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Friday, April 29, 2011

...And Then You Win Some

Four years. Four long years fighting to keep our rural valley in norther Idaho rural. And, now, we've won! Last night, the Kootenai County Board of County Commissioners voted 3-0 that the proposed wedding/special events center had no place in rural areas of the county - that it would fit in a commercial zone; that the commissioners wouldn't pass a text amendment to county zoning ordinances to facilitate commercial resorts, and would not authorize a conditional use permit to the applicants.

What did it take? Community organizing - all but one family in our valley was opposed to the "party barn," and registered their objections throughout the process. Effort - forming an association to challenge the county Planning Department (and win) in district court, meeting frequently and attending way too many hearings of government commissions and boards. Money - people throughout our valley (and a few from other parts of the county) donated tens of thousands of dollars to the fight. Persistence - going through county files and filing lots of public records requests. Professional help - a great attorney and an experienced planning consultant. The electoral process - the Board of County Commissioners granted the applicants a conditional use permit in 2009 on a 2-1 vote. In 2010, two commissioners were voted out of office - one supporter of the party barn and one opponent. They were replaced by two commissioners who saw to the heart of the problems with county planning processes and dragged along the remaining commissioner who had approved the project in 2009. So, a clean win.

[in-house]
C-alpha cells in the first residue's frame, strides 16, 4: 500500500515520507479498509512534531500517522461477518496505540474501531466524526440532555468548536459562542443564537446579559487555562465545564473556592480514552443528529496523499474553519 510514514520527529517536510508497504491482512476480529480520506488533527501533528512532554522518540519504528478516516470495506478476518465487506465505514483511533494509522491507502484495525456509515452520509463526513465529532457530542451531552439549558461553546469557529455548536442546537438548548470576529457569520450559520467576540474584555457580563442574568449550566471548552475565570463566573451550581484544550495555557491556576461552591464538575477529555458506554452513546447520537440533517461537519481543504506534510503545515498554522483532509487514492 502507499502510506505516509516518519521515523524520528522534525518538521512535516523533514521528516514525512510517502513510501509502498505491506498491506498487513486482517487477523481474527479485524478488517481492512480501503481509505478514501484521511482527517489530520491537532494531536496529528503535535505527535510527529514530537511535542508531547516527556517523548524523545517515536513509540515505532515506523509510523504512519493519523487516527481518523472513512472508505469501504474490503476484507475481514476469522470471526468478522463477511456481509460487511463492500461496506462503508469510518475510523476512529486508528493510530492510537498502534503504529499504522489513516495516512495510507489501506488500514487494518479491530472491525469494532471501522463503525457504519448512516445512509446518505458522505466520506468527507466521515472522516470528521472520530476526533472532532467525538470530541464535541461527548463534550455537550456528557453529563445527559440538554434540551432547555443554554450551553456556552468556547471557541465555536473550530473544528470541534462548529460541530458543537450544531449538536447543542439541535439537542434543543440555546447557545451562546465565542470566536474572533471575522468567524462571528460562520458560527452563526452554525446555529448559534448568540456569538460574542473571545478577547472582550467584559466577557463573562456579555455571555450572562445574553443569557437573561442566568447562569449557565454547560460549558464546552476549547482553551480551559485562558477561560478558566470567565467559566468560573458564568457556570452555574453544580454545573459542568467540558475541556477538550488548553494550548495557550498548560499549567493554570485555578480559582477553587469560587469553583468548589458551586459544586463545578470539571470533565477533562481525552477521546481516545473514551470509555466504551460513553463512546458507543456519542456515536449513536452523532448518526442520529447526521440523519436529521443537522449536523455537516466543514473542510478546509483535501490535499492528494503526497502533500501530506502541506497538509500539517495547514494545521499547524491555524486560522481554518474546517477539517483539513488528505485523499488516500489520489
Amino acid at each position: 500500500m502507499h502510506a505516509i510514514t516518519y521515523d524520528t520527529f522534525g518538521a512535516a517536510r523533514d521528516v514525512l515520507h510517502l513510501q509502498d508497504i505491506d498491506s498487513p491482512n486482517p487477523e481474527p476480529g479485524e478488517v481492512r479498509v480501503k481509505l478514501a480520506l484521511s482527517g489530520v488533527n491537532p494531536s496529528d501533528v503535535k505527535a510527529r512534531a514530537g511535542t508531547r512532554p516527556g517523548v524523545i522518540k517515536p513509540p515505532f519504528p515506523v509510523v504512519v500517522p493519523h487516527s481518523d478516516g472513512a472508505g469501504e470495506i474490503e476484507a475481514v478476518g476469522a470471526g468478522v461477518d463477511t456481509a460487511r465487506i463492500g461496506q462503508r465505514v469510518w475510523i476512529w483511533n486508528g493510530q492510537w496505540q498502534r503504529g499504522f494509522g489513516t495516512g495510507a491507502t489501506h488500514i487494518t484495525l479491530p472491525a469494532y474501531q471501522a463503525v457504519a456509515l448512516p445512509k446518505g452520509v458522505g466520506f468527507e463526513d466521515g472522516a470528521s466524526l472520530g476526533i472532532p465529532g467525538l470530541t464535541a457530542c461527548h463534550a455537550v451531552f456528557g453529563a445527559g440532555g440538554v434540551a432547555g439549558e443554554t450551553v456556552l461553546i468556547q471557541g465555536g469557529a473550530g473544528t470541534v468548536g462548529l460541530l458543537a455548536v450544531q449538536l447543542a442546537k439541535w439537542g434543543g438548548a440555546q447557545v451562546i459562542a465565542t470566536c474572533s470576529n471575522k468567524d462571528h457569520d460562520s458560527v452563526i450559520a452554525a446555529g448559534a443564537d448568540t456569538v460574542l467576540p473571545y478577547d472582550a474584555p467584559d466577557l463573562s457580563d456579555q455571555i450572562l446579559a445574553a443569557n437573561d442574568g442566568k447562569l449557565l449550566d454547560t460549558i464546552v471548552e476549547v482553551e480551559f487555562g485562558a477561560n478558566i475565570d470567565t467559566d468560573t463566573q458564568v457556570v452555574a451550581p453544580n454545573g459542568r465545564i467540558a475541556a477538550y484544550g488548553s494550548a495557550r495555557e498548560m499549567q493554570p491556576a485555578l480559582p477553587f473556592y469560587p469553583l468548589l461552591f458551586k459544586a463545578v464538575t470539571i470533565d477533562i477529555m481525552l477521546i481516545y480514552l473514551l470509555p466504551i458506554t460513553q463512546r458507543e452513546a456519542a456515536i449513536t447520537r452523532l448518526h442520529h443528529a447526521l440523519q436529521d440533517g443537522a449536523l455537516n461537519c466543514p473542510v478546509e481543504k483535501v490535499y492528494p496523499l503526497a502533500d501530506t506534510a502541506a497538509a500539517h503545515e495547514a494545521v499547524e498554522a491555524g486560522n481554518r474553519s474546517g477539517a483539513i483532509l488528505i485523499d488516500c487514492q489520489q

And why does it really matter? I've come to cherish the rural lifestyle that has can be difficult to maintain, and easy to lose - the quiet mornings, punctuated by the calls of magpies, chickadees, and wild turkeys; the walks on our property, among the deer and the burbles of our spring, the breeze through the pines, firs, and aspens; the herd of elk that graze and then bed down for the night in the meadow by our house and on our middle hillside; neighbors who help you free your chainsaw from a tall tree, who ask your help to clear a line of sight for their satellite TV signal, who graze their cattle on your land and who graze your cattle on their spring grass. The enjoyment of neighboring children riding their horses along the county road and onto our trails.

This win also shows that, while you might not be able to fight city, you can fight the county - if you try hard enough.

Congratulations to everyone involved in our fight - and a big thanks to the Kootenai County Board of County Commissioners.

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